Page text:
But at least the plants are happy.

5 comments:

debkolart said...

This would be a Hoya Compacta, Hindu Rope Plant....beautiful waxy flowers. I owned a similar hoya for many many years, it flowered beautifully and then after it flowered, it died! boohoo...don't let yours flower.
Good luck with your destash, clean out...

Julie said...

I see deblolart I.D.'d your Hoya! It is so pretty! It is a succulent and doesn't need much water...I water mine once every two to four weeks, and it is in cactus soil, which dries out fast!
Nice plant area, for sure! I finally went with ALL succulents so I wouldn't have to watering so much, and it keeps me from watering one plant more than another...I just water them all the same now! Good luck!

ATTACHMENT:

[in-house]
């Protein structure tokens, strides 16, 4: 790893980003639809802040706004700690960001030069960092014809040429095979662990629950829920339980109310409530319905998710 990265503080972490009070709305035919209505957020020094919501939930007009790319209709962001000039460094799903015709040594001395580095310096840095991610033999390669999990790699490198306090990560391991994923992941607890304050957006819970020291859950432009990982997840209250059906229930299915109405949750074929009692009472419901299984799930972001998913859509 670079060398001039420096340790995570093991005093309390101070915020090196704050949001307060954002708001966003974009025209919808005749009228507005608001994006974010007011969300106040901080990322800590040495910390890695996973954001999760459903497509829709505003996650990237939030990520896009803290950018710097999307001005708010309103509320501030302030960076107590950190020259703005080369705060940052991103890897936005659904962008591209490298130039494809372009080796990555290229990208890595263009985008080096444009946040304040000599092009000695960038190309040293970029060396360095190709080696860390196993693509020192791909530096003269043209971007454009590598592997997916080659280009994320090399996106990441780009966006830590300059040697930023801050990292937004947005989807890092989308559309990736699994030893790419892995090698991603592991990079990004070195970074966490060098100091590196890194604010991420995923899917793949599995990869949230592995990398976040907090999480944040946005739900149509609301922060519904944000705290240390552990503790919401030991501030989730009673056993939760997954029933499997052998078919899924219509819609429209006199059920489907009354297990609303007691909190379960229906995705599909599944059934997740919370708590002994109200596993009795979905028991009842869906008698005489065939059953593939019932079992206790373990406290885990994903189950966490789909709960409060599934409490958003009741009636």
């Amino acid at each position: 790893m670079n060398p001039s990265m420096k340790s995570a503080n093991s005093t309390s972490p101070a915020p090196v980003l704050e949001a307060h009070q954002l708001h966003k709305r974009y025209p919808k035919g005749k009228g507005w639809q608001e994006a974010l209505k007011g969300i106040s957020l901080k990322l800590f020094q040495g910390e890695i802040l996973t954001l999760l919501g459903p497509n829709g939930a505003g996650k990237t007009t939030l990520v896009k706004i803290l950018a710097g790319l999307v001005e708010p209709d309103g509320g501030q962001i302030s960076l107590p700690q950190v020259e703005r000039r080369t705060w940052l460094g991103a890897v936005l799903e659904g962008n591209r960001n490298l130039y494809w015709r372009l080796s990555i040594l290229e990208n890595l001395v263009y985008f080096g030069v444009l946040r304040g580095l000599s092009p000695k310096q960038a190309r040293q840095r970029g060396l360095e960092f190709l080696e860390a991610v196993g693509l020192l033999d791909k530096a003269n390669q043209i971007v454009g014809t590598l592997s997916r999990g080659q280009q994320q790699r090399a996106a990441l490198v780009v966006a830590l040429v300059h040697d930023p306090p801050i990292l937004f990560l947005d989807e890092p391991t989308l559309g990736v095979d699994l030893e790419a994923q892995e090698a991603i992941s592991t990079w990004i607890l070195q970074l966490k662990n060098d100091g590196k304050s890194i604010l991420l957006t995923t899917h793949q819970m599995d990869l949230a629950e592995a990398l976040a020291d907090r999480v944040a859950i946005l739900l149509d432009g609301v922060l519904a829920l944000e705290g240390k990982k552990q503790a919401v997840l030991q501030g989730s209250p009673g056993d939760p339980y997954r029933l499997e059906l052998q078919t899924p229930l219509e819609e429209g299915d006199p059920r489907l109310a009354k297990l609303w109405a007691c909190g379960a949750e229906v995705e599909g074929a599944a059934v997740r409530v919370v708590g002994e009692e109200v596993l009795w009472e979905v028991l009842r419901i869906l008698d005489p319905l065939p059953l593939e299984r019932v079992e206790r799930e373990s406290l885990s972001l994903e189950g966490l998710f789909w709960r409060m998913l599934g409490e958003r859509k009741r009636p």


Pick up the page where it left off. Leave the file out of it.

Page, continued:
Teresa said...

Oh, you need to let that hoya bloom, because the blossoms are incredibly sweet smelling. It needs bright sunlight to bloom, but once you find the right spot, it will bloom and bloom. I don't know why the first person's hoya died, but I have had one for years and it has bloomed forever.

Kim Hambric said...

Beautiful plants!!! I have a black thumb and a hungry dog. I have given up on indoor gardening.

Best of luck on that studio cleansing. I have begun and the weight is being lifted from the head, chest and shoulders. I have a long way to go, but so far, it is an incredible feeling

I am selling some fabric on Etsy, but the vast majority I have bagged up and am giving to my daughter's art teacher. Bless her heart, she wants it all. Yippee!!!

Now, I've got to scrape up some dead bugs.

You'll get through it!

wlstarn said...

Don't know the names of the mystery plants, but the first one sure looks like strips of gathered fabric, and the second looks sort of like prairie points with really long bases. Guess I have quilts on the brain, as all I have done in 3 weeks is Census stuff and crashing in the recliner at night.